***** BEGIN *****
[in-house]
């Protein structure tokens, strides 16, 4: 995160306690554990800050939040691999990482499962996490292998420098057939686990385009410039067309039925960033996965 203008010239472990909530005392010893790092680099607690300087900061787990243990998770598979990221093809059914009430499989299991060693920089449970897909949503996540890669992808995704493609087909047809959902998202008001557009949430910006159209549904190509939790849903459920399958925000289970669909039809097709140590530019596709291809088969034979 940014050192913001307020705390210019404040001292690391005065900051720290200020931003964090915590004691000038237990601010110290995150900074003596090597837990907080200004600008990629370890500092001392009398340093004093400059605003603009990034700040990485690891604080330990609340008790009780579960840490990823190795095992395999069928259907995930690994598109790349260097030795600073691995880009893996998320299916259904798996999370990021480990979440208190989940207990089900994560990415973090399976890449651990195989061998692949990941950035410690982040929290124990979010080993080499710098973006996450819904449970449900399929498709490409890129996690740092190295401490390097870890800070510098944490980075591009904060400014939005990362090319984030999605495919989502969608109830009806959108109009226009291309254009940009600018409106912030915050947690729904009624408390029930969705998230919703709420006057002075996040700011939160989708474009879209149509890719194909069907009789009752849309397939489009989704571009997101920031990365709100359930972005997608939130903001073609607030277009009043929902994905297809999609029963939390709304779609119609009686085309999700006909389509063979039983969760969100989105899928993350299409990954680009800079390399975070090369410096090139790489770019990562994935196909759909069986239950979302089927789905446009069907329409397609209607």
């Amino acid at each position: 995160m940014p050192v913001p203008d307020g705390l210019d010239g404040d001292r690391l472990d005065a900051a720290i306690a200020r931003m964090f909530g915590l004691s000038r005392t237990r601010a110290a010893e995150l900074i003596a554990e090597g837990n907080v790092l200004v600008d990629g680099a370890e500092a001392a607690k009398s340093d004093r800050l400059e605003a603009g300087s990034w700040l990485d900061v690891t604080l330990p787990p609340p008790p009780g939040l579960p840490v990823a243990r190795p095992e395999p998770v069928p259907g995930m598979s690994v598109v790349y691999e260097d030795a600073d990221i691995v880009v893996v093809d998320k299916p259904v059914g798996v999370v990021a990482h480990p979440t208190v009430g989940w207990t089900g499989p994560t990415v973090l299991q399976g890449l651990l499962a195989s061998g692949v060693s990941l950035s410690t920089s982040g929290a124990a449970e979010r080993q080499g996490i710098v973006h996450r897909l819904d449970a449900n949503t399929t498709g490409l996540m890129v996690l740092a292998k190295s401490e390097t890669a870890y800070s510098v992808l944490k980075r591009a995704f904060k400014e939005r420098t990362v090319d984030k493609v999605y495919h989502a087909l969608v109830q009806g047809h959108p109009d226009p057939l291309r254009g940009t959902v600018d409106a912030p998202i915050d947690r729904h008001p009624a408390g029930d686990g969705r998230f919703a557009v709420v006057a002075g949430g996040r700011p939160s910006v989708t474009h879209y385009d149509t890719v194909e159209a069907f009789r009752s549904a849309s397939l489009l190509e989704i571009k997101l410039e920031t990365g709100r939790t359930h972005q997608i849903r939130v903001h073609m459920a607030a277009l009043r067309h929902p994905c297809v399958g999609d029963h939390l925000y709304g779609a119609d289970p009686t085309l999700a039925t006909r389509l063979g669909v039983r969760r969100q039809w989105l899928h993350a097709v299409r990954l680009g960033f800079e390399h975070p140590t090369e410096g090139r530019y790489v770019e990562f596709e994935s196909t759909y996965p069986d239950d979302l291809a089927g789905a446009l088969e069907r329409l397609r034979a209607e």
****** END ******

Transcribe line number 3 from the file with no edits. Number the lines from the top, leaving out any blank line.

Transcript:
């Amino acid at each position: 995160m940014p050192v913001p203008d307020g705390l210019d010239g404040d001292r690391l472990d005065a900051a720290i306690a200020r931003m964090f909530g915590l004691s000038r005392t237990r601010a110290a010893e995150l900074i003596a554990e090597g837990n907080v790092l200004v600008d990629g680099a370890e500092a001392a607690k009398s340093d004093r800050l400059e605003a603009g300087s990034w700040l990485d900061v690891t604080l330990p787990p609340p008790p009780g939040l579960p840490v990823a243990r190795p095992e395999p998770v069928p259907g995930m598979s690994v598109v790349y691999e260097d030795a600073d990221i691995v880009v893996v093809d998320k299916p259904v059914g798996v999370v990021a990482h480990p979440t208190v009430g989940w207990t089900g499989p994560t990415v973090l299991q399976g890449l651990l499962a195989s061998g692949v060693s990941l950035s410690t920089s982040g929290a124990a449970e979010r080993q080499g996490i710098v973006h996450r897909l819904d449970a449900n949503t399929t498709g490409l996540m890129v996690l740092a292998k190295s401490e390097t890669a870890y800070s510098v992808l944490k980075r591009a995704f904060k400014e939005r420098t990362v090319d984030k493609v999605y495919h989502a087909l969608v109830q009806g047809h959108p109009d226009p057939l291309r254009g940009t959902v600018d409106a912030p998202i915050d947690r729904h008001p009624a408390g029930d686990g969705r998230f919703a557009v709420v006057a002075g949430g996040r700011p939160s910006v989708t474009h879209y385009d149509t890719v194909e159209a069907f009789r009752s549904a849309s397939l489009l190509e989704i571009k997101l410039e920031t990365g709100r939790t359930h972005q997608i849903r939130v903001h073609m459920a607030a277009l009043r067309h929902p994905c297809v399958g999609d029963h939390l925000y709304g779609a119609d289970p009686t085309l999700a039925t006909r389509l063979g669909v039983r969760r969100q039809w989105l899928h993350a097709v299409r990954l680009g960033f800079e390399h975070p140590t090369e410096g090139r530019y790489v770019e990562f596709e994935s196909t759909y996965p069986d239950d979302l291809a089927g789905a446009l088969e069907r329409l397609r034979a209607e």